Bring on the Holidays
After you tuck the kids in bed and start munching away on their Hallowe'en loot, you may start to think about what the end of this day means - the 'official' beginning of holiday craziness. Once the witch and pumpkin costumes are stowed away, it is time to think about buying gifts, stringing outdoor lights, ordering cute holiday cards, giving to charities, honoring spiritual traditions, baking cookies, decorating the house, planning for parties, cooking the turkey, making travel arrangements and countless other time commitments. Every year, the daunting to-do list is almost enough to make one wish away the festivities altogether. Almost.
Marc and I have very different ways of approaching the holidays. If Marc were left to run the show, we'd have a bare basics season and I'd be unhappy because we'd skip traditions that I have come to love. If I ruled the scene, I'd go all out with 9000 things on the to-do list, and Marc would be miserable being assigned chores he didn't value and buying into an experience he didn't particularly enjoy.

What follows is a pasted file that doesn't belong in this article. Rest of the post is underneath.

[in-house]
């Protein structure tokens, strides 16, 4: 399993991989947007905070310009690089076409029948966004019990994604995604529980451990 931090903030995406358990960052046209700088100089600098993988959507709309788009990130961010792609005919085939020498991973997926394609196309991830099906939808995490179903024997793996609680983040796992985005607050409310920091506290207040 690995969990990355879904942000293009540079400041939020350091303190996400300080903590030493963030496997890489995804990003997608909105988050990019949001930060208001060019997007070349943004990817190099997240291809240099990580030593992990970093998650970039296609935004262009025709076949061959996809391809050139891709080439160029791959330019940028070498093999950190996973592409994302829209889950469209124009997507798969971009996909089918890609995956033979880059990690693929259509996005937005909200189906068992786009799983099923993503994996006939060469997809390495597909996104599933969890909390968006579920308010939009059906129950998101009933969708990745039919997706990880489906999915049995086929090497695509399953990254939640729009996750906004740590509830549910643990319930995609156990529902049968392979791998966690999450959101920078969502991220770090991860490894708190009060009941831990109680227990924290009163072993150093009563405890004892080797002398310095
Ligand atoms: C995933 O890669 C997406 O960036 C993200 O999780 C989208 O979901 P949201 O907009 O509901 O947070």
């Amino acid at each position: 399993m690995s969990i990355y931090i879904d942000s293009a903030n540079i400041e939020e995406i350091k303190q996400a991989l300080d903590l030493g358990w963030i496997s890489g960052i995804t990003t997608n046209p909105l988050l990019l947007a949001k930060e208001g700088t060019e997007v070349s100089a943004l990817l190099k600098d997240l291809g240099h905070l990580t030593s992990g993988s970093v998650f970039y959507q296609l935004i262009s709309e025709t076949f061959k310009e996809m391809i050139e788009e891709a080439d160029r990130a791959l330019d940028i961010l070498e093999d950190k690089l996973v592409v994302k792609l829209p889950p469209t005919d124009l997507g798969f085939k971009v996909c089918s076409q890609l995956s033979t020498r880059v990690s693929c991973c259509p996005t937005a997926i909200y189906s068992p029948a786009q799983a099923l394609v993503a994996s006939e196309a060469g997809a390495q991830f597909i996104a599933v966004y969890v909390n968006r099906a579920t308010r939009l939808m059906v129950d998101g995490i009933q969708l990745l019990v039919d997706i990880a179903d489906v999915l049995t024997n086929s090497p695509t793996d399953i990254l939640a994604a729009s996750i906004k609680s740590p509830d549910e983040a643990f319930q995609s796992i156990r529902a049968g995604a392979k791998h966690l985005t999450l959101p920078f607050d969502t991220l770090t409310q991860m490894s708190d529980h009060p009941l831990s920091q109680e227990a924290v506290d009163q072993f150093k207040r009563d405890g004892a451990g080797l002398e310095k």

But neither of us owns the way our family will celebrate the holidays. ESP guides us to have a discussion up front about a joint plan - one that lies somewhere in the middle of our individual ideals. In our discussion, we share with each other what Christmas and Thanksgiving personally signify and why we value (or do not value) specific activities. In the end, we arrive at an approach that hopefully preserves the essence of each holiday for both of us. I give up some of the extras in exchange for full buy-in from Marc on sharing the to-do list, and Marc agrees to include some things I hold dear in exchange for knowing that his responsibilities will not suddenly balloon as each holiday approaches. The resultant plan is then equally shared, with Marc taking half the work and me taking half.
Many people consider a discussion like this to be too much work. Yes, it takes some effort. But to us it is time well spent because it makes our next two months much more peaceful and our hearts are not filled with resentment or anger. We both get to learn what makes each holiday special for our partner, and have a fighting chance at remembering the true meaning of each celebration.